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Hard to track the rats! - State entities struggle to police illegal wholesales and supermarkets operating islandwide

Published:Sunday | May 3, 2015 | 12:00 AMRyon Jones
Downtown Kingston is home to many wholesales but it is not clear how many are registered and compliant with the laws of the land.
Brown Burke

Several wholesales and shops operating across the island could be doing so in breach of all the rules regarding food handling and storage because the state agency mandated to monitor them just doesn't know that they exist.

Operating in the public but without any registration or documentation also allows many wholesale operators to get away without paying the required taxes and fees.

The Food Storage and Prevention of Infestation Division (FSPID) of the Ministry of Industry, Investment and Commerce last week admitted that it is facing an uphill battle monitoring the wholesales.

"It is quite challenging because some of them are not registered," said Eban Hutton, acting senior food storage scientist for the training and information unit at the FSPID.

"But under the National Food Safety Compliance Programme, when our inspectors go out into the field, they will go street by street and check as many places as they can. We also depend on the public to contact us if they see anywhere that is not up to par, and we will follow up on it," added Hutton.


FSPID inspectors


The FSPID now has 21 inspectors - with three based in its western regional office located in Montego Bay - with responsibility for inspections in Westmoreland, St James, Trelawny, and Hanover. The others are based in Kingston and operate in and around the Corporate Area.

These inspectors operate under the Food Storage and Prevention of Infestation Act (1958) and Regulations (1973), checking for infestation levels for pests such as cockroaches, flies, ants, stored-product pests and rodents, and the conditions under which establishments store food.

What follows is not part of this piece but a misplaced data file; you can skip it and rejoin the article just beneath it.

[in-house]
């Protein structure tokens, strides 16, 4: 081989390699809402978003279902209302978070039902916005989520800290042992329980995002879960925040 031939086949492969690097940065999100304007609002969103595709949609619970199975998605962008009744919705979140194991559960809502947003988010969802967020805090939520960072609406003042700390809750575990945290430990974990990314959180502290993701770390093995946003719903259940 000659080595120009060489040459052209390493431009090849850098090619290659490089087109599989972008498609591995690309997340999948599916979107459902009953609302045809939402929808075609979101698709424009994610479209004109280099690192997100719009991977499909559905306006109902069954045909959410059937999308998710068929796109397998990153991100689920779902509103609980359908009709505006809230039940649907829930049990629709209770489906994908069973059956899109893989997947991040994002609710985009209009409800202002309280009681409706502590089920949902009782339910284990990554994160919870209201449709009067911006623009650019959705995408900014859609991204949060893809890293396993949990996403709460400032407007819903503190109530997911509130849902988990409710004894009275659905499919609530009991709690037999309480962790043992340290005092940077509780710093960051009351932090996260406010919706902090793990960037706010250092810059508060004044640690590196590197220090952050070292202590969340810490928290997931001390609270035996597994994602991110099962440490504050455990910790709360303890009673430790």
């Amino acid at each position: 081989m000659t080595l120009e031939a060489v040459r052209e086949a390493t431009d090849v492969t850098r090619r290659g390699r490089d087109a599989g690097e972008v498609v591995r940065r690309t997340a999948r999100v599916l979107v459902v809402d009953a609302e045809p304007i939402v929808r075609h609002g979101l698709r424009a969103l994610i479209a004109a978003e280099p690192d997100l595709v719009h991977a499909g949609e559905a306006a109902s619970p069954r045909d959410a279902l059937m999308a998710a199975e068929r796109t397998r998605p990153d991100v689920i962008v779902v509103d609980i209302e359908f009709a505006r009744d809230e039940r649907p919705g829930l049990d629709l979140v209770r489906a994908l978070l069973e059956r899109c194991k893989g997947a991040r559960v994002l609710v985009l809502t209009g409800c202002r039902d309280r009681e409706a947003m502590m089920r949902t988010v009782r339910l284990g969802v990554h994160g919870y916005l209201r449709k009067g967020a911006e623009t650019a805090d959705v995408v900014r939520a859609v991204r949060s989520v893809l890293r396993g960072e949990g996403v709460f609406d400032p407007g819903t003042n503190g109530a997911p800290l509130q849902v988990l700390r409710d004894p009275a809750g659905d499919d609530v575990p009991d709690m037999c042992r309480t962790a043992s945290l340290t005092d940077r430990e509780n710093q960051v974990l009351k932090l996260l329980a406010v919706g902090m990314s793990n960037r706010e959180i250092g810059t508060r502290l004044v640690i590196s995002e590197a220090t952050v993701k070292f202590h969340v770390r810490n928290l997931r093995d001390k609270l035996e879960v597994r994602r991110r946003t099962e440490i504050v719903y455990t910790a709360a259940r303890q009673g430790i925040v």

For the April 2014 to March 2015 fiscal year, 13,055 such inspections were conducted, with 1,830 of these carried out at wholesales and supermarkets.

"The FSPID issues compliance certificates which are valid for one year. The certificates may be revoked if, however, the establishment is inspected and found to be non-compliant during that year," said Hutton.

"Consumers may ask to see these certificates as some establishments do not display them as it is not yet a legal requirement for them to do so."

Reports have reached the Sunday Gleaner of consumers buying food items from wholesales such as buns and taking them home only to find holes in the bag and roaches crawling out.

Persons have also expressed concern that when some wholesales open their doors in the morning, roaches and rats can be seen scurrying for a place to hide.

Hutton believes consumers have a vital role to play as not only should they not buy from places that they suspect are invested, but they should also bring it to the attention of the FSID.

"We would advise that they do not purchase food from these establishments," said Hutton, a view shared by Mayor of Kingston and head of the Kingston and St Andrew Corporation Angela Brown Burke.


Not paying taxes


With a large number of wholesales operating across the Corporate Area, Brown Burke charges that many operators are not paying the required taxes and fees and Jamaicans should not spend their money in these establishments, which often offer goods at low prices.

"Some of the times, people just looking for where they get the best price, and sometimes when you have a significant difference in price, it is because something is awry. The other telltale sign are those who don't give any receipts and the price is extremely lower than the rest of the market," said Brown Burke.

"It is like a Catch 22. When you are looking for those prices and it doesn't matter to you that the other things are not in place, you have to understand the implications. The implications are that on the other hand, it is robbing the Government of revenue, and, therefore, curtailing our ability to provide certain services."

Brown Burke further pointed out that it is proving a challenge to get the wholesalers to comply with the tax requirements of the country as they simply close up shop when pressured to do so.

"By the time you go and you serve a notice on them, by another couple of weeks, they are gone, and there is another store in there and, supposedly, they know nothing about the previous owner," Brown Burke revealed.

"And for those who are like that, you find that not only are they not paying their trade licences, but they are probably not paying GCT or any of the other licences either."

According to Brown Burke, what needs to happen is that once someone is operating a business, all of their information should be made accessible to government entities to ensure that they are paying all the relevant fees and are compliant in all areas.